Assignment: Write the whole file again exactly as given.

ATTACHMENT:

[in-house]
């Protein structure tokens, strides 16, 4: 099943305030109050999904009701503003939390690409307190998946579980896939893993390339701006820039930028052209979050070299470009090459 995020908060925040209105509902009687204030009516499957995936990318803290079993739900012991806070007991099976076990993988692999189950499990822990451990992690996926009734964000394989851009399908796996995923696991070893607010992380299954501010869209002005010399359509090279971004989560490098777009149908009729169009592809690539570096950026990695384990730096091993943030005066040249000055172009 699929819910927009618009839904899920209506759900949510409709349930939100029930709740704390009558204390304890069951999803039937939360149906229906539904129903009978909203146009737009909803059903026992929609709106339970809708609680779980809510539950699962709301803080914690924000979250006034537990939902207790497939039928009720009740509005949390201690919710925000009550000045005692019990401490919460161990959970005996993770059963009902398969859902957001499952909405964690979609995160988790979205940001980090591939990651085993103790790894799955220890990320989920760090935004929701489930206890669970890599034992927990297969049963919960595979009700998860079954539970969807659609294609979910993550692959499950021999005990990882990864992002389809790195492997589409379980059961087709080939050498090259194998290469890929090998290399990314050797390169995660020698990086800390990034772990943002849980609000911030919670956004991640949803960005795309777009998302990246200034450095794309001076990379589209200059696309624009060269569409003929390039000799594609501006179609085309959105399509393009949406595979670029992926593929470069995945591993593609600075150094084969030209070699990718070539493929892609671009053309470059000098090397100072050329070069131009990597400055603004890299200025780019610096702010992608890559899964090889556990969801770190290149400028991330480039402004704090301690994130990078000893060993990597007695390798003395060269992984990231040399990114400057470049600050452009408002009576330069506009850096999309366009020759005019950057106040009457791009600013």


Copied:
[in-house]
């Protein structure tokens, strides 16, 4: 099943305030109050999904009701503003939390690409307190998946579980896939893993390339701006820039930028052209979050070299470009090459 995020908060925040209105509902009687204030009516499957995936990318803290079993739900012991806070007991099976076990993988692999189950499990822990451990992690996926009734964000394989851009399908796996995923696991070893607010992380299954501010869209002005010399359509090279971004989560490098777009149908009729169009592809690539570096950026990695384990730096091993943030005066040249000055172009 699929819910927009618009839904899920209506759900949510409709349930939100029930709740704390009558204390304890069951999803039937939360149906229906539904129903009978909203146009737009909803059903026992929609709106339970809708609680779980809510539950699962709301803080914690924000979250006034537990939902207790497939039928009720009740509005949390201690919710925000009550000045005692019990401490919460161990959970005996993770059963009902398969859902957001499952909405964690979609995160988790979205940001980090591939990651085993103790790894799955220890990320989920760090935004929701489930206890669970890599034992927990297969049963919960595979009700998860079954539970969807659609294609979910993550692959499950021999005990990882990864992002389809790195492997589409379980059961087709080939050498090259194998290469890929090998290399990314050797390169995660020698990086800390990034772990943002849980609000911030919670956004991640949803960005795309777009998302990246200034450095794309001076990379589209200059696309624009060269569409003929390039000799594609501006179609085309959105399509393009949406595979670029992926593929470069995945591993593609600075150094084969030209070699990718070539493929892609671009053309470059000098090397100072050329070069131009990597400055603004890299200025780019610096702010992608890559899964090889556990969801770190290149400028991330480039402004704090301690994130990078000893060993990597007695390798003395060269992984990231040399990114400057470049600050452009408002009576330069506009850096999309366009020759005019950057106040009457791009600013």